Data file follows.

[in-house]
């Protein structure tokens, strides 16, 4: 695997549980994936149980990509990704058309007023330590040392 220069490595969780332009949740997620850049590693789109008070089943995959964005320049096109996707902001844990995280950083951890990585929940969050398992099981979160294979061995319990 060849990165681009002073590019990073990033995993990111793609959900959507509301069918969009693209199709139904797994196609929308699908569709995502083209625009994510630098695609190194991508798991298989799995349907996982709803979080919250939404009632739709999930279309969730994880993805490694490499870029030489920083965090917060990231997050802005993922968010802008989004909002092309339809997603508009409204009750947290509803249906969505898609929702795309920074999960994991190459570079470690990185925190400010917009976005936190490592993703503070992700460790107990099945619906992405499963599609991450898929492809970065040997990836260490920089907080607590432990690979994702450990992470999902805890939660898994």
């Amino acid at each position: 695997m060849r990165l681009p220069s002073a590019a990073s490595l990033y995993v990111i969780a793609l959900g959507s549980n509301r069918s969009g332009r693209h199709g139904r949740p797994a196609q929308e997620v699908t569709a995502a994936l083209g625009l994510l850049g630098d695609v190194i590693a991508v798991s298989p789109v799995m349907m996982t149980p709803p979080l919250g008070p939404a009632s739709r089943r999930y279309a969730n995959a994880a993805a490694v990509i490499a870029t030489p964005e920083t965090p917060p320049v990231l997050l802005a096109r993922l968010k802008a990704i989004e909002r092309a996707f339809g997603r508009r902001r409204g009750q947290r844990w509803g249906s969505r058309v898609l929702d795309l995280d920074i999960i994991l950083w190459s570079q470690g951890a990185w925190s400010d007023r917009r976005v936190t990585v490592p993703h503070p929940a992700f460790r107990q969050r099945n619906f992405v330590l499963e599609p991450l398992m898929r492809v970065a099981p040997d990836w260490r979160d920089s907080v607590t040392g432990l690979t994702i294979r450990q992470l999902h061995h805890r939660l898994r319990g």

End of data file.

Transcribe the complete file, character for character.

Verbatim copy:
[in-house]
């Protein structure tokens, strides 16, 4: 695997549980994936149980990509990704058309007023330590040392 220069490595969780332009949740997620850049590693789109008070089943995959964005320049096109996707902001844990995280950083951890990585929940969050398992099981979160294979061995319990 060849990165681009002073590019990073990033995993990111793609959900959507509301069918969009693209199709139904797994196609929308699908569709995502083209625009994510630098695609190194991508798991298989799995349907996982709803979080919250939404009632739709999930279309969730994880993805490694490499870029030489920083965090917060990231997050802005993922968010802008989004909002092309339809997603508009409204009750947290509803249906969505898609929702795309920074999960994991190459570079470690990185925190400010917009976005936190490592993703503070992700460790107990099945619906992405499963599609991450898929492809970065040997990836260490920089907080607590432990690979994702450990992470999902805890939660898994």
């Amino acid at each position: 695997m060849r990165l681009p220069s002073a590019a990073s490595l990033y995993v990111i969780a793609l959900g959507s549980n509301r069918s969009g332009r693209h199709g139904r949740p797994a196609q929308e997620v699908t569709a995502a994936l083209g625009l994510l850049g630098d695609v190194i590693a991508v798991s298989p789109v799995m349907m996982t149980p709803p979080l919250g008070p939404a009632s739709r089943r999930y279309a969730n995959a994880a993805a490694v990509i490499a870029t030489p964005e920083t965090p917060p320049v990231l997050l802005a096109r993922l968010k802008a990704i989004e909002r092309a996707f339809g997603r508009r902001r409204g009750q947290r844990w509803g249906s969505r058309v898609l929702d795309l995280d920074i999960i994991l950083w190459s570079q470690g951890a990185w925190s400010d007023r917009r976005v936190t990585v490592p993703h503070p929940a992700f460790r107990q969050r099945n619906f992405v330590l499963e599609p991450l398992m898929r492809v970065a099981p040997d990836w260490r979160d920089s907080v607590t040392g432990l690979t994702i294979r450990q992470l999902h061995h805890r939660l898994r319990g």